Every company has them and every manager struggles with them. Talented Terrors, as we call them, are those employees who have 100% skills but 0% attitude. They have the talent you can only dream all of your employees could have, but they have the absolute worst attitude to deal with. They argue about everything, drag their feet when doing a project, and are just mad all the time.
These employees not only affect their own work, but also have a negative impact on other employees and anyone who interacts with your company. So why do you keep them around? Well they have the ability to be a high performer, but are they really achieving their fullest potential when possessing such an unmanageable attitude? We believe no employee can be 100% without both the talent and the attitude.
We conducted a three-year hiring study that tracked 5,000 leaders who collectively hired over 20,000 employees. These organizations, like most, focused on skill during the hiring process and were hiring based on how well the candidate could perform certain tasks. From the results of this study we learned that 46% of new hires fail within 18 months of starting the job. Out of this 46% that fail, 89% of the time a bad attitude is the clear reason behind it.
This proves that sometimes no matter how skillful an employee can be, if they have a bad attitude they will not reach their full potential. That is, unless you get the employee to willingly adjust their attitude. Which is what I’m here to teach you today.
There are six rules for managing the behaviors that stem from a bad attitude.
The first is Timeliness. You must confront the issues of a Talented Terror as they happen. If you let these issues continue and only bring them up when you’ve reached your boiling point, your employee will want to know why these issues are just being brought up now and in turn he or she will have their own list of all the things they’ve done right to counteract the bad and your argument will be lost. Also, if you let the bad behavior continue for a long time, your organization might not be able to withstand the resistance and negative influence of this one employee. Each bad behavior must be addressed immediately in order to have any control of the situation.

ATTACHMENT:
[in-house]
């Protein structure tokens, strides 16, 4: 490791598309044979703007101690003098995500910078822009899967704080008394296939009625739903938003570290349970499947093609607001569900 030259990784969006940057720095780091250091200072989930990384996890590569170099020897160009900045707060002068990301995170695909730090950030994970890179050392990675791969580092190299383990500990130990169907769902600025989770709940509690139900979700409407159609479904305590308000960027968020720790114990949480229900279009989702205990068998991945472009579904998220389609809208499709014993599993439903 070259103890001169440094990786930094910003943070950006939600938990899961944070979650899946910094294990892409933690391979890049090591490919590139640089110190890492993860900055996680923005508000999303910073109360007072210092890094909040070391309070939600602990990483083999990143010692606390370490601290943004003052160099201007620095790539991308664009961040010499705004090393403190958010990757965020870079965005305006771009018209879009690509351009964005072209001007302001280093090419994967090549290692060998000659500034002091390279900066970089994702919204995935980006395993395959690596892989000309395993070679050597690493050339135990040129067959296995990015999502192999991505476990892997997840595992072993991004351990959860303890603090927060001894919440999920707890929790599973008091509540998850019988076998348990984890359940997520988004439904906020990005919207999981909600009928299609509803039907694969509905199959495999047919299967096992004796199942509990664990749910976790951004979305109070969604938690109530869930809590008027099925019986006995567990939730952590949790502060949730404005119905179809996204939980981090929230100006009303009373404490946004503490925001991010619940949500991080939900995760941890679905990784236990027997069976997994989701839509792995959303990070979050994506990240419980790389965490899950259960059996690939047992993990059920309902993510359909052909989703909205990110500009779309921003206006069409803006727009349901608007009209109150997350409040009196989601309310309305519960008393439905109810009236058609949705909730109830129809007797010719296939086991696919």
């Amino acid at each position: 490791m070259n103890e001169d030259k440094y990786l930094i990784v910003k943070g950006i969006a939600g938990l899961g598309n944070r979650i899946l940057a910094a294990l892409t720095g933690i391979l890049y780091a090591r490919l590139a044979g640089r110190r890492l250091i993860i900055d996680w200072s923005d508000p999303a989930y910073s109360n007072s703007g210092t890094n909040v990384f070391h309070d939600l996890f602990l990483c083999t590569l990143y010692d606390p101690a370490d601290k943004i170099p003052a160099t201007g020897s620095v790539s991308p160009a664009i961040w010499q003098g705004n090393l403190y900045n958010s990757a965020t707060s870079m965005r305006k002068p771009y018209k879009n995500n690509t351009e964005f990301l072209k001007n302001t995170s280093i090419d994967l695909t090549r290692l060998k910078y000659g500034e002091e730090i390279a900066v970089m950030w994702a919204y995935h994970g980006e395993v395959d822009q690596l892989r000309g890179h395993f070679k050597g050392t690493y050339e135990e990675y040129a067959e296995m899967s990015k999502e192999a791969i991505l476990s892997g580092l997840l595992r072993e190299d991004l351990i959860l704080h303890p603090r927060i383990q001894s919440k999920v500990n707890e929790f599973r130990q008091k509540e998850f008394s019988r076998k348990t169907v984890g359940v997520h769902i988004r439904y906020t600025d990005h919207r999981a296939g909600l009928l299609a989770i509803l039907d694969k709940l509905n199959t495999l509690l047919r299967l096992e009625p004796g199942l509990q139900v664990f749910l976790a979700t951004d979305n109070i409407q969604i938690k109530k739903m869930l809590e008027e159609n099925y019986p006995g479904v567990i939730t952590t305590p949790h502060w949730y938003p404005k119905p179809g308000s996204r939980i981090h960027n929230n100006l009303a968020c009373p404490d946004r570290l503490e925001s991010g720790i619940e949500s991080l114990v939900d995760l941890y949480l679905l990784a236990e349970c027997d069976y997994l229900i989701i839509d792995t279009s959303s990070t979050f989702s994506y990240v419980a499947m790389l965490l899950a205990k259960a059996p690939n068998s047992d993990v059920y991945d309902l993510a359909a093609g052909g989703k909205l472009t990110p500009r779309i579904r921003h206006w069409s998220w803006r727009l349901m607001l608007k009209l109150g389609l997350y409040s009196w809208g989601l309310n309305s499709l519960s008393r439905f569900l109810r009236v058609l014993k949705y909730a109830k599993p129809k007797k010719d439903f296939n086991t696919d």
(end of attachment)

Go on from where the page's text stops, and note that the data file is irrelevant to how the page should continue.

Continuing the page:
The second rule is Be Objective. Talented Terrors don’t respond well to hearing bad news. If you address the situation with an emotional tactic, the employee will just tune you out. They don’t care about how their attitude is making you feel so instead you must address the situation with an objective statement. Bad attitude almost always results in bad behavior and bad behavior can be observed and presented to the employee in an objective manner. By showing them exactly how their bad behavior negatively affects the company, they will be more willing to make an adjustment.
The third rule is Be Specific. When addressing issues like attitude, it is important to always use specific examples of bad behavior. If you generalize the behavior and use words like “always” and “never” the Talented Terror will immediately come back with an example of the opposite. If you focus on specific examples then they will not be able to disprove your argument.
The fourth rule is Be Frank. Don’t surround your critique with compliments because the Talented Terror will hear nothing but the compliments. You must be brutally honest with these employees or else you won’t be able to get your point across. If your point isn’t heard then you aren’t doing anything to resolve the situation.
The fifth rule is Stay Calm. Talented Terrors have the unique ability of making leaders lose their cool. You are most likely frustrated and angry with these employees and they can easily get under your skin. They are waiting for you to say something illogical so they can turn the situation around on you or argue your statement. Use good judgment in scheduling meetings to allow yourself time to calm down and get composed.
The last rule is Provide Choices. If you try to force a Talented Terror into doing something they don’t want to do, their attitude and behavior will only worsen. All you can do is outline the choices and enforce the consequences. This puts the ball in their court and makes them make their own decision whether they want to walk away, continue with the bad behavior and face the consequences, or change their behavior and reap the rewards.
The six rule technique is based on Leadership IQ’s close observation of 100% Leaders who are managing Talented Terrors with success. We can confidently say that it works. It’s a simple way to avoid the emotional roller coaster ride these employees can take you on while clearly saying, “These are the rules on what’s acceptable and what’s not. If you follow the rules, you chose success. If not, you get removed.